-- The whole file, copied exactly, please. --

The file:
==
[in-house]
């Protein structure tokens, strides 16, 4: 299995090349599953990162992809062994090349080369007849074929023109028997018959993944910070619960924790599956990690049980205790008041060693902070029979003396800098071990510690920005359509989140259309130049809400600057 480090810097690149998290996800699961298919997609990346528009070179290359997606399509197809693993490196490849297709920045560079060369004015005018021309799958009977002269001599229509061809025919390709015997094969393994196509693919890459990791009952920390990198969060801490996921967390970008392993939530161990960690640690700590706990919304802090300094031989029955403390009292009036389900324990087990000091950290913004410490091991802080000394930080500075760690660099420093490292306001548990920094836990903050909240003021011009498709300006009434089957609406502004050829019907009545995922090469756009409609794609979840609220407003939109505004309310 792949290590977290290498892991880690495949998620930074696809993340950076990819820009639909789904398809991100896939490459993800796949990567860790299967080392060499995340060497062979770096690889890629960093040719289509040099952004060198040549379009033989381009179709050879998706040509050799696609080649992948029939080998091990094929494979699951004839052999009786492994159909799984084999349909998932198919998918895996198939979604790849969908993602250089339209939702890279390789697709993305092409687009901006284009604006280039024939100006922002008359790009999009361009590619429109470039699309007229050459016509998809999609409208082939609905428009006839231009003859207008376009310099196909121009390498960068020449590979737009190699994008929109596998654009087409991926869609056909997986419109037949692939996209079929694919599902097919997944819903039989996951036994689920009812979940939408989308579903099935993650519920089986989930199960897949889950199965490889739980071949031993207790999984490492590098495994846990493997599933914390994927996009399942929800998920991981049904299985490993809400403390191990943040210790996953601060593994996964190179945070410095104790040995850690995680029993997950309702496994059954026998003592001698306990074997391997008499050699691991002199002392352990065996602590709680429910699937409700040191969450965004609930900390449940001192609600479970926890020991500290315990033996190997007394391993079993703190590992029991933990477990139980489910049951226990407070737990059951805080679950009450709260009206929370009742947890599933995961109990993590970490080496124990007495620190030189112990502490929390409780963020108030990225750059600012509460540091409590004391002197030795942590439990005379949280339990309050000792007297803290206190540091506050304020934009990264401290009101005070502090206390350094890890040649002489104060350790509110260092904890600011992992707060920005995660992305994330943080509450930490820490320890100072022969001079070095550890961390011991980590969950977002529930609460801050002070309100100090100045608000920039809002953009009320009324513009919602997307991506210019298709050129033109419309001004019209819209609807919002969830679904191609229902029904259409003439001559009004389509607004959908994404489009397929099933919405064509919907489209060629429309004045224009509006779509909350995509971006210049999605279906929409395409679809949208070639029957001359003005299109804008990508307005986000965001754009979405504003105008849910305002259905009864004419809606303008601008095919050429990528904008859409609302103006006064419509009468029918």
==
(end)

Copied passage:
[in-house]
């Protein structure tokens, strides 16, 4: 299995090349599953990162992809062994090349080369007849074929023109028997018959993944910070619960924790599956990690049980205790008041060693902070029979003396800098071990510690920005359509989140259309130049809400600057 480090810097690149998290996800699961298919997609990346528009070179290359997606399509197809693993490196490849297709920045560079060369004015005018021309799958009977002269001599229509061809025919390709015997094969393994196509693919890459990791009952920390990198969060801490996921967390970008392993939530161990960690640690700590706990919304802090300094031989029955403390009292009036389900324990087990000091950290913004410490091991802080000394930080500075760690660099420093490292306001548990920094836990903050909240003021011009498709300006009434089957609406502004050829019907009545995922090469756009409609794609979840609220407003939109505004309310 792949290590977290290498892991880690495949998620930074696809993340950076990819820009639909789904398809991100896939490459993800796949990567860790299967080392060499995340060497062979770096690889890629960093040719289509040099952004060198040549379009033989381009179709050879998706040509050799696609080649992948029939080998091990094929494979699951004839052999009786492994159909799984084999349909998932198919998918895996198939979604790849969908993602250089339209939702890279390789697709993305092409687009901006284009604006280039024939100006922002008359790009999009361009590619429109470039699309007229050459016509998809999609409208082939609905428009006839231009003859207008376009310099196909121009390498960068020449590979737009190699994008929109596998654009087409991926869609056909997986419109037949692939996209079929694919599902097919997944819903039989996951036994689920009812979940939408989308579903099935993650519920089986989930199960897949889950199965490889739980071949031993207790999984490492590098495994846990493997599933914390994927996009399942929800998920991981049904299985490993809400403390191990943040210790996953601060593994996964190179945070410095104790040995850690995680029993997950309702496994059954026998003592001698306990074997391997008499050699691991002199002392352990065996602590709680429910699937409700040191969450965004609930900390449940001192609600479970926890020991500290315990033996190997007394391993079993703190590992029991933990477990139980489910049951226990407070737990059951805080679950009450709260009206929370009742947890599933995961109990993590970490080496124990007495620190030189112990502490929390409780963020108030990225750059600012509460540091409590004391002197030795942590439990005379949280339990309050000792007297803290206190540091506050304020934009990264401290009101005070502090206390350094890890040649002489104060350790509110260092904890600011992992707060920005995660992305994330943080509450930490820490320890100072022969001079070095550890961390011991980590969950977002529930609460801050002070309100100090100045608000920039809002953009009320009324513009919602997307991506210019298709050129033109419309001004019209819209609807919002969830679904191609229902029904259409003439001559009004389509607004959908994404489009397929099933919405064509919907489209060629429309004045224009509006779509909350995509971006210049999605279906929409395409679809949208070639029957001359003005299109804008990508307005986000965001754009979405504003105008849910305002259905009864004419809606303008601008095919050429990528904008859409609302103006006064419509009468029918």